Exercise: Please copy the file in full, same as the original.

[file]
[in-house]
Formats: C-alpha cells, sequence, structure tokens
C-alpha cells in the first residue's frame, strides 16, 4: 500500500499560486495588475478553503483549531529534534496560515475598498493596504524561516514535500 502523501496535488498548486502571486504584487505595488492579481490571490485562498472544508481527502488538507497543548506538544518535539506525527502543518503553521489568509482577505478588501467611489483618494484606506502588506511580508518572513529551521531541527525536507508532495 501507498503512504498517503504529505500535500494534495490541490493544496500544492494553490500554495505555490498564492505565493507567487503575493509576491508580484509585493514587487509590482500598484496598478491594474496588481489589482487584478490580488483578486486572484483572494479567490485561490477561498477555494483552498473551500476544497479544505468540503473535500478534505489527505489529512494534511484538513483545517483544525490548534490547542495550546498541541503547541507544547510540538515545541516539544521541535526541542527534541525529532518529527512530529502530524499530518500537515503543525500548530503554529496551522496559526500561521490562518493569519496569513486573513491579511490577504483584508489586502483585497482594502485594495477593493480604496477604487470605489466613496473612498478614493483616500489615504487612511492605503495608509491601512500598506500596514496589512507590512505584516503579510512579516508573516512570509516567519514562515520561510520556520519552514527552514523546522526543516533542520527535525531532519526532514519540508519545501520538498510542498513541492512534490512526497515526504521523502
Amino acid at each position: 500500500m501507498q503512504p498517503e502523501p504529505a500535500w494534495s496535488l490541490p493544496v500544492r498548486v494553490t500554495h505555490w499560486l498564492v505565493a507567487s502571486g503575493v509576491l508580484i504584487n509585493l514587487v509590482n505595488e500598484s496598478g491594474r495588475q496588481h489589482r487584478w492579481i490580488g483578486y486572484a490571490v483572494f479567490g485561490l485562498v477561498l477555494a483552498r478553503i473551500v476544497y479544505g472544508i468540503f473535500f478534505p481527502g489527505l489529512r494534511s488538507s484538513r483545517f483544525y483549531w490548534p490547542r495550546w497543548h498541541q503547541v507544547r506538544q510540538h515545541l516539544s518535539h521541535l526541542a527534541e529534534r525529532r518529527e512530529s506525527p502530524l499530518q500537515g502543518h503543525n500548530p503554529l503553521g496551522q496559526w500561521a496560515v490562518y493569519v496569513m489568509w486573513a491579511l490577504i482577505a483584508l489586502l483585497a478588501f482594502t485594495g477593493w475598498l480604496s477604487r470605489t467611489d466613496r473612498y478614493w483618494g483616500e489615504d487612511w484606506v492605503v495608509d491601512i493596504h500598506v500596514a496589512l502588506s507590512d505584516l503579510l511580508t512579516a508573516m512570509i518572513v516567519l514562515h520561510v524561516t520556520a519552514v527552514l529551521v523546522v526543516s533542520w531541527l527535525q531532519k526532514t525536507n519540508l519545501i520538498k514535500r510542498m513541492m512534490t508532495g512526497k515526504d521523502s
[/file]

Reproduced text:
[in-house]
Formats: C-alpha cells, sequence, structure tokens
C-alpha cells in the first residue's frame, strides 16, 4: 500500500499560486495588475478553503483549531529534534496560515475598498493596504524561516514535500 502523501496535488498548486502571486504584487505595488492579481490571490485562498472544508481527502488538507497543548506538544518535539506525527502543518503553521489568509482577505478588501467611489483618494484606506502588506511580508518572513529551521531541527525536507508532495 501507498503512504498517503504529505500535500494534495490541490493544496500544492494553490500554495505555490498564492505565493507567487503575493509576491508580484509585493514587487509590482500598484496598478491594474496588481489589482487584478490580488483578486486572484483572494479567490485561490477561498477555494483552498473551500476544497479544505468540503473535500478534505489527505489529512494534511484538513483545517483544525490548534490547542495550546498541541503547541507544547510540538515545541516539544521541535526541542527534541525529532518529527512530529502530524499530518500537515503543525500548530503554529496551522496559526500561521490562518493569519496569513486573513491579511490577504483584508489586502483585497482594502485594495477593493480604496477604487470605489466613496473612498478614493483616500489615504487612511492605503495608509491601512500598506500596514496589512507590512505584516503579510512579516508573516512570509516567519514562515520561510520556520519552514527552514523546522526543516533542520527535525531532519526532514519540508519545501520538498510542498513541492512534490512526497515526504521523502
Amino acid at each position: 500500500m501507498q503512504p498517503e502523501p504529505a500535500w494534495s496535488l490541490p493544496v500544492r498548486v494553490t500554495h505555490w499560486l498564492v505565493a507567487s502571486g503575493v509576491l508580484i504584487n509585493l514587487v509590482n505595488e500598484s496598478g491594474r495588475q496588481h489589482r487584478w492579481i490580488g483578486y486572484a490571490v483572494f479567490g485561490l485562498v477561498l477555494a483552498r478553503i473551500v476544497y479544505g472544508i468540503f473535500f478534505p481527502g489527505l489529512r494534511s488538507s484538513r483545517f483544525y483549531w490548534p490547542r495550546w497543548h498541541q503547541v507544547r506538544q510540538h515545541l516539544s518535539h521541535l526541542a527534541e529534534r525529532r518529527e512530529s506525527p502530524l499530518q500537515g502543518h503543525n500548530p503554529l503553521g496551522q496559526w500561521a496560515v490562518y493569519v496569513m489568509w486573513a491579511l490577504i482577505a483584508l489586502l483585497a478588501f482594502t485594495g477593493w475598498l480604496s477604487r470605489t467611489d466613496r473612498y478614493w483618494g483616500e489615504d487612511w484606506v492605503v495608509d491601512i493596504h500598506v500596514a496589512l502588506s507590512d505584516l503579510l511580508t512579516a508573516m512570509i518572513v516567519l514562515h520561510v524561516t520556520a519552514v527552514l529551521v523546522v526543516s533542520w531541527l527535525q531532519k526532514t525536507n519540508l519545501i520538498k514535500r510542498m513541492m512534490t508532495g512526497k515526504d521523502s